Changing for Good

Changing for Good

4.2 13
by James O. Prochaska, John C. Norcross, Carlo C., PhD DiClemente PhD
     
 

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How many times have you thought about starting a diet or quitting smoking without doing anything about it? Or lapsed back into bad habits after hitting a rough spot on the road to recovery?

To uncover the secret to successful personal change, three acclaimed psychologists studied more than 1,000 people who were able to positively and

Overview

How many times have you thought about starting a diet or quitting smoking without doing anything about it? Or lapsed back into bad habits after hitting a rough spot on the road to recovery?

To uncover the secret to successful personal change, three acclaimed psychologists studied more than 1,000 people who were able to positively and permanently alter their lives without psychotherapy. They discovered that change does not depend on luck or willpower. It is a process that can be successfully managed by anyone who understands how it works. Once you determine which stage of change you’re in, you can:

  • create a climate where positive change can occur
  • maintain motivation
  • turn setbacks into progress
  • make your new benefifificial habits a permanent part of your life

This groundbreaking book offers simple self-assessments, informative case histories, and concrete examples to help clarify each stage and process. Whether your goal is to start saving money, to stop drinking, or to end other self-defeating or addictive behaviors, this revolutionary program will help you implement positive personal change . . . for life.

The National Cancer Institute Found this program more than twice as effective as standard programs in helping smokers quit for 18 months.

Editorial Reviews

Publishers Weekly - Publisher's Weekly
Why do so many people have trouble breaking dangerous habits like smoking, overeating, and drug and alcohol abuse? According to psychologists Prochaska, Norcross and DiClemente, people must go through six stages to change a behavior: precontemplation, contemplation, preparation, action, maintenance and termination. Step by step, they show readers how to determine what phase they're in and find an appropriate strategy for moving to the next step by using various tactics, for example, consciousness raising and rewards. The focus here is on the process of change rather than techniques. Chapter 10, ``A Changer's Manual,'' centers on specific habits, providing disturbing statistics for each as well as tips for becoming free of them. A combination of illustrative tables and case histories brings a concrete reality to the six-step program. (June)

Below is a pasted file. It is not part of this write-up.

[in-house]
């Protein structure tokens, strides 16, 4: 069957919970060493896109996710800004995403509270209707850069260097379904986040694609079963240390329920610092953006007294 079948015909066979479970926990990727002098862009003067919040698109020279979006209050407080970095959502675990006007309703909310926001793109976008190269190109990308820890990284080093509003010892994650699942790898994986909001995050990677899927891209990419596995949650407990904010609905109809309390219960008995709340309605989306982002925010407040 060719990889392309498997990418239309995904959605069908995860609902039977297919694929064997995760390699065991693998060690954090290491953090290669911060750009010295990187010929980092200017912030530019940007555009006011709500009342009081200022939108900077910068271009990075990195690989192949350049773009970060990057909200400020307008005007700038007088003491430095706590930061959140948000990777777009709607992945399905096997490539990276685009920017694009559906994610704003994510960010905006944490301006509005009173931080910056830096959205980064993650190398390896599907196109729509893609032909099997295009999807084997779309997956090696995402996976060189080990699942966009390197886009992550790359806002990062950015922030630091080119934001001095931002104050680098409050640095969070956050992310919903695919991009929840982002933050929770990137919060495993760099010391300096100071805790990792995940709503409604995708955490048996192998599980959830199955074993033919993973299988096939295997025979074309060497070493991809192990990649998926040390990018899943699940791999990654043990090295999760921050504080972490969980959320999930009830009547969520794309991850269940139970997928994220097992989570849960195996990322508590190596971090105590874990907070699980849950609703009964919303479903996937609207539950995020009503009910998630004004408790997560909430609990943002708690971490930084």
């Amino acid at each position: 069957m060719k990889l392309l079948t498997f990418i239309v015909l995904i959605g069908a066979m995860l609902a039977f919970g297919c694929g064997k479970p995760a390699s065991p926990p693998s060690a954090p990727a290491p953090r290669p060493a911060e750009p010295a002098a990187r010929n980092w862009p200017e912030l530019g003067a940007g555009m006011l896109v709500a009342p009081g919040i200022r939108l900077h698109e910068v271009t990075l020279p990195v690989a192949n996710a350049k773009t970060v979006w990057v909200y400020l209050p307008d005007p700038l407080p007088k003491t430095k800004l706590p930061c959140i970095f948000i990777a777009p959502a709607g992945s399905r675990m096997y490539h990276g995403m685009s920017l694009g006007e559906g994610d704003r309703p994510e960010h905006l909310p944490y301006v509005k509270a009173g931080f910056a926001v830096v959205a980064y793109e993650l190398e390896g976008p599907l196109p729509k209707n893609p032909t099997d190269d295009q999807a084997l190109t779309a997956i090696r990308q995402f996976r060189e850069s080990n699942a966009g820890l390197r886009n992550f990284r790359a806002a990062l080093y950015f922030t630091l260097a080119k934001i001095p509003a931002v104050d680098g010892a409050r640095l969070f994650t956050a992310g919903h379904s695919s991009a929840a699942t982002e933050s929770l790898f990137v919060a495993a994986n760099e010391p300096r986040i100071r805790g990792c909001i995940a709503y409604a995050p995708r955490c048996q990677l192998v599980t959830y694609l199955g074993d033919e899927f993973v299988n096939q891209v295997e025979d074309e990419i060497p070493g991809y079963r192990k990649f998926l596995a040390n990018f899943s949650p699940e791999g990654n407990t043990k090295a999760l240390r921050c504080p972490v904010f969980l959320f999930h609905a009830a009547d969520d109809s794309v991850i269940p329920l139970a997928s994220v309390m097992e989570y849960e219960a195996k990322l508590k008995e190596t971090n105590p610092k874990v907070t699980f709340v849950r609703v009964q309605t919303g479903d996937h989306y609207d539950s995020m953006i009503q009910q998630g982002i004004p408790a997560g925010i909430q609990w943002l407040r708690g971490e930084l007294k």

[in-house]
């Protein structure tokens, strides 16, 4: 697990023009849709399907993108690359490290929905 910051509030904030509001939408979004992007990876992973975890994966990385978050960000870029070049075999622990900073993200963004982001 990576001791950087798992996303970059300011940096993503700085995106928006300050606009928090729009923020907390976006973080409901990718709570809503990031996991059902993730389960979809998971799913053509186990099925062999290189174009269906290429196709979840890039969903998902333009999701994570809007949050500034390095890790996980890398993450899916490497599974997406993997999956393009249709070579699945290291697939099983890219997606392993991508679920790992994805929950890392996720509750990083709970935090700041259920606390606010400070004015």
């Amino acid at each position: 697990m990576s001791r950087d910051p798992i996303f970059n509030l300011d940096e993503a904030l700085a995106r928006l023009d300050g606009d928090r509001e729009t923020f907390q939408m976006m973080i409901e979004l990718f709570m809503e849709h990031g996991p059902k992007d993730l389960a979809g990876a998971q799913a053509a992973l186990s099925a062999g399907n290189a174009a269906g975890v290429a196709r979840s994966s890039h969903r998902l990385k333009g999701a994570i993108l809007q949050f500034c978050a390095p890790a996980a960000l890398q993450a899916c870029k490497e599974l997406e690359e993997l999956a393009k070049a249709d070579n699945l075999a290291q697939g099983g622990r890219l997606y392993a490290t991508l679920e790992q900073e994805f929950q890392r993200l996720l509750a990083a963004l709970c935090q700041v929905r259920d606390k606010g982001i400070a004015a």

Library Journal
From deep within the ore, great changes must be made to reveal the hidden diamond. Similar hard work is just as essential in changing human behavior, especially addictive behavior, according to the authors. Changing for Good distinguishes itself from the many other self-help materials available by espousing a sound therapeutic approach based on the authors' years of professional work with people in all sorts of damaging behavioral patterns, including smoking, overeating, alcohol abuse, and toxic relationships. The six steps to change, the social processes one must understand while changing, and the criteria used to measure success will prove useful to all self-helpers. Reader David Brand presents the text clearly and succinctly. A sure choice for all popular psychology collections.-Dale Farris, Groves, Tex.

Product Details

ISBN-13:
9780380725724
Publisher:
HarperCollins Publishers
Publication date:
09/28/1995
Edition description:
Reprint
Pages:
304
Sales rank:
104,264
Product dimensions:
5.25(w) x 8.00(h) x 0.76(d)

Read an Excerpt

Chapter One

How You Change

If one system of psychotherapy had ever demonstrated clear superiority over the others in helping humans shed undesirable behavior, the name of that system would be a household word by now. But until recently, change has remained enigmatic, and none of the several hundred different existing therapies can effectively explain just how it occurs. Furthermore, no therapy is any more successful than the change strategies that determined, persistent, and hardworking individuals develop for themselves.

My colleagues and I have made it our life's work to investigatehow people change on their own, without the benefit of psychotherapy. This is work that began, for me, with a terrific frustration at my inability to help a certain man overcome the depression and alcoholism that were killing him. Because this man distrusted psychotherapy, and denied that his depression and addiction were problems, it fell to his loved ones to help him. And although we tried to help, nothing worked.